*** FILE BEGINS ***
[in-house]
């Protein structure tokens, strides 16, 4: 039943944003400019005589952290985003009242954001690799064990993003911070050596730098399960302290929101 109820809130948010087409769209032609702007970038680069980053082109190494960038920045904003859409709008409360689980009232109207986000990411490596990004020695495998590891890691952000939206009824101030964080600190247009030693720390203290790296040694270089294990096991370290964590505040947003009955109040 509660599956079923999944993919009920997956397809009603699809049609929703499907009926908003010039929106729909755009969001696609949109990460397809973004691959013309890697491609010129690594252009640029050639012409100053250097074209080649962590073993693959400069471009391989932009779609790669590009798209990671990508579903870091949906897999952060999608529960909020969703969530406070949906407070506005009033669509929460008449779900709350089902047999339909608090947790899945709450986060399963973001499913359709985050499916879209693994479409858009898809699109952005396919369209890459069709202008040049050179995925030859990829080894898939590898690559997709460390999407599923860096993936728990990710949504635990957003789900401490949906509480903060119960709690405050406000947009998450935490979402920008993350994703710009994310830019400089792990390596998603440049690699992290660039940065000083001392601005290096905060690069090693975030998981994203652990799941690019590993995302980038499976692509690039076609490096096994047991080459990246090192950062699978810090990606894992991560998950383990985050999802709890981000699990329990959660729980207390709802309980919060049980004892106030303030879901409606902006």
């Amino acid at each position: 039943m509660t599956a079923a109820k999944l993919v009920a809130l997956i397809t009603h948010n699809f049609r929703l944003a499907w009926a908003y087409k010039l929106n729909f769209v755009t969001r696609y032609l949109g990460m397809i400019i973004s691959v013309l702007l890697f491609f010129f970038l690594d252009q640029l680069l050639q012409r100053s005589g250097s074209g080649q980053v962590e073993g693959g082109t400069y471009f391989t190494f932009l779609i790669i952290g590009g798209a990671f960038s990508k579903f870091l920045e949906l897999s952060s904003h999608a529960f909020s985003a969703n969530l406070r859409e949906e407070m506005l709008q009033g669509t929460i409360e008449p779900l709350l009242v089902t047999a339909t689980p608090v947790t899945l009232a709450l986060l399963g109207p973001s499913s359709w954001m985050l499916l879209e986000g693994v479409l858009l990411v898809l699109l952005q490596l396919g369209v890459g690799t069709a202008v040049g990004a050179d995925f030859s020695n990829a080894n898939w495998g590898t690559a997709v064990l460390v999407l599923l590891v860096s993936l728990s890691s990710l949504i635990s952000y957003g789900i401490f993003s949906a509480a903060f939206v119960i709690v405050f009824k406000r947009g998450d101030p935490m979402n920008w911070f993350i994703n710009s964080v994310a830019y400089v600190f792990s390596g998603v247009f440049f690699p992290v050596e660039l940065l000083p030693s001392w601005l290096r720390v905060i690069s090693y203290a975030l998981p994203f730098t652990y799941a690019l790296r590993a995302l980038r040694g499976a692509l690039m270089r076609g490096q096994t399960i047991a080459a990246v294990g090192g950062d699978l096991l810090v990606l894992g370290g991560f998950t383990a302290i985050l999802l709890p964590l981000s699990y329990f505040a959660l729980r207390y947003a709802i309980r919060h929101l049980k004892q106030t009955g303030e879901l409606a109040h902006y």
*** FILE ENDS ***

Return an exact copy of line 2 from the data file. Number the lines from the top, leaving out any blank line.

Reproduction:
């Protein structure tokens, strides 16, 4: 039943944003400019005589952290985003009242954001690799064990993003911070050596730098399960302290929101 109820809130948010087409769209032609702007970038680069980053082109190494960038920045904003859409709008409360689980009232109207986000990411490596990004020695495998590891890691952000939206009824101030964080600190247009030693720390203290790296040694270089294990096991370290964590505040947003009955109040 509660599956079923999944993919009920997956397809009603699809049609929703499907009926908003010039929106729909755009969001696609949109990460397809973004691959013309890697491609010129690594252009640029050639012409100053250097074209080649962590073993693959400069471009391989932009779609790669590009798209990671990508579903870091949906897999952060999608529960909020969703969530406070949906407070506005009033669509929460008449779900709350089902047999339909608090947790899945709450986060399963973001499913359709985050499916879209693994479409858009898809699109952005396919369209890459069709202008040049050179995925030859990829080894898939590898690559997709460390999407599923860096993936728990990710949504635990957003789900401490949906509480903060119960709690405050406000947009998450935490979402920008993350994703710009994310830019400089792990390596998603440049690699992290660039940065000083001392601005290096905060690069090693975030998981994203652990799941690019590993995302980038499976692509690039076609490096096994047991080459990246090192950062699978810090990606894992991560998950383990985050999802709890981000699990329990959660729980207390709802309980919060049980004892106030303030879901409606902006």